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Please help, answers needed to some SM based questions.

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I'm studying Drama in my second year at Exeter University, and am currently focussing on and researching into Stage Management, for a rather long essay I have to write. I am hoping to compare the different duties that Stage Managing entails, in relation to the type of theatre and production the Stage Manager is working in/for.

For this reason I would be eternally greatful if any Stage Managers out there could answer the following questions...


1) Was it your original intention to stage manage and have you worked in other technical departments, I.e lighting or sound, before stage managing?

2) How great is your knowlege of other technial theatre aspects?

3) What are the main positives and the main negatives of the job?

4) What, if any, are the major differences between working in different types of theatres, repertory theatres or Broadway/West End etc?

5) What, if any, are the major differences between working on an ametuer and a proffessional production?

6) What, if any, are the major differences between working on different types of performance, I.e musical, play, dance piece or concert?

7) What is the biggest obstacle you have had to overcome during your career, and how did you go about overcoming this problem?


It would be great if I could get a real variety of answers from Stage Managers everywhere, with as much detail as you have time to include, as this would really help me with my essay!!


Thanks so much,

Vicky Stickand.

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1) No, I never planned on being a stage manager. I distinctly remember telling someone at the end of my first year at drama school that I didn't like stage management as I "didn't have the temperament for it." I've worked extensively in the lighting area, done a fair amount of floor electrics work, have been known to haul on a flying line and occasionally worked in the sound department.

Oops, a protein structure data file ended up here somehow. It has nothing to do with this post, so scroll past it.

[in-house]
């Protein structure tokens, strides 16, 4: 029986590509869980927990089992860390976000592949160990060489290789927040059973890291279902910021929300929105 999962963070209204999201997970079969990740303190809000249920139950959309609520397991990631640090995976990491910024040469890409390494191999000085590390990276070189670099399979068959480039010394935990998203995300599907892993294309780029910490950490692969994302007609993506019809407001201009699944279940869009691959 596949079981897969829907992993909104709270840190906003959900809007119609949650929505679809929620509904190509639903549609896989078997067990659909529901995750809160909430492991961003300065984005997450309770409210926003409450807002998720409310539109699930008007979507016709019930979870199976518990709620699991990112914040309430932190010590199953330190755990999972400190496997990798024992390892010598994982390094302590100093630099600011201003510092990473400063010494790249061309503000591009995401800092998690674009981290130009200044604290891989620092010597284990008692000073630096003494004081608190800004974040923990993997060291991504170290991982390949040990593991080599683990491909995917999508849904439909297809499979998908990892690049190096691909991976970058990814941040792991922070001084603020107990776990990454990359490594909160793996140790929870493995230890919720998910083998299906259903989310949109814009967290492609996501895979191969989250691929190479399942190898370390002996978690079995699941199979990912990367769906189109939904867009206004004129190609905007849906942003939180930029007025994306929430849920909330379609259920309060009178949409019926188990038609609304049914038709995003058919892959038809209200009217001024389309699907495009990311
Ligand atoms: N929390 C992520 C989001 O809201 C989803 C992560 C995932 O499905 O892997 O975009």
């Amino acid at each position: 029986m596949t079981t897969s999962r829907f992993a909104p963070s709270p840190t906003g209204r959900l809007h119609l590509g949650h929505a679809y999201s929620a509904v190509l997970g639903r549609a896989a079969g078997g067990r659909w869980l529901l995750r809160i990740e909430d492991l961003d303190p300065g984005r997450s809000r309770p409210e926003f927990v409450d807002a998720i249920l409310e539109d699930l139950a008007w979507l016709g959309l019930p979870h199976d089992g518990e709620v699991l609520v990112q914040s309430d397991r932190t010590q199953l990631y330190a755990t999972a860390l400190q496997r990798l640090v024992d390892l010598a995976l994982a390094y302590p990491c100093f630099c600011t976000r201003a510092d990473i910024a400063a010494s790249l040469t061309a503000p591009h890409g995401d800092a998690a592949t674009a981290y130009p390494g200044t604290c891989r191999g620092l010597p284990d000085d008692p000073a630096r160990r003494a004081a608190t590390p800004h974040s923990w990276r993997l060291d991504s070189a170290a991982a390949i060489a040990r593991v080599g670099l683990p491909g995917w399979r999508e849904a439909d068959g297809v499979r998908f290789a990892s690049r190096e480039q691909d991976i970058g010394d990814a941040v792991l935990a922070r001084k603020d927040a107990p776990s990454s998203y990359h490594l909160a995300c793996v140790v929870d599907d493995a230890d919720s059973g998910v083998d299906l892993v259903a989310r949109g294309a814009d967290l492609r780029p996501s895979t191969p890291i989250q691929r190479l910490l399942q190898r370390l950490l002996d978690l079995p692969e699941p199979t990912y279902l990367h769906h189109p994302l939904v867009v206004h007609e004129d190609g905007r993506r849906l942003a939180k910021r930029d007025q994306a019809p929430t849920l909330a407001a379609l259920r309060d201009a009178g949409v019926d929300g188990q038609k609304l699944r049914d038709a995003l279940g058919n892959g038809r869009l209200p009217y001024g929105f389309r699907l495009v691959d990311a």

2) Varies from area to area: I'm an experienced lighting rigger/operator, very familiar with the Strand 500 series desks and can run a Hog at a pinch; I learnt to fly in a hemp house and am comfortable with counterweight systems (operation and loading), and if I have to run a sound desk I can, though I don't like mixing mics.

3) Positives: I love seeing a show through from day 1 to the end of the season; I get to work with a huge variety of people on a daily basis and no two days are ever the same. Negatives: I have to be tactful all the time! I also occasionally have to deal with idiot cast members who have no respect for me (yet listen to the male lighting operator when he asks them to do the same thing I've just asked them to do).

4) Can't really answer that one, as I've generally only worked for producing houses.

5) People's attitudes. I've often found with the amateurs, you have to be more lenient because people are there to enjoy themselves, it's not a job for them. Which is fair enough, to be honest!

6) Actors are very different to dancers who are very different to opera singers; you have to treat each group very differently. Opera singers can be quite demanding (not saying that actors and dancers aren't, but as a whole, I think the opera singers are more difficult) and I've met some extremely vague dancers who have to be babysat through the whole process, especially tech week!

7) A director who couldn't stand me (it was mutual!), didn't trust me and didn't respect me. I hid my dislike of her, worked harder than I think I've ever worked before, was extremely organised and did my best to read her mind so I knew what she wanted before she said it. Mostly I succeeded and the end result was a fantastic show and a cast who did respect and trust me.

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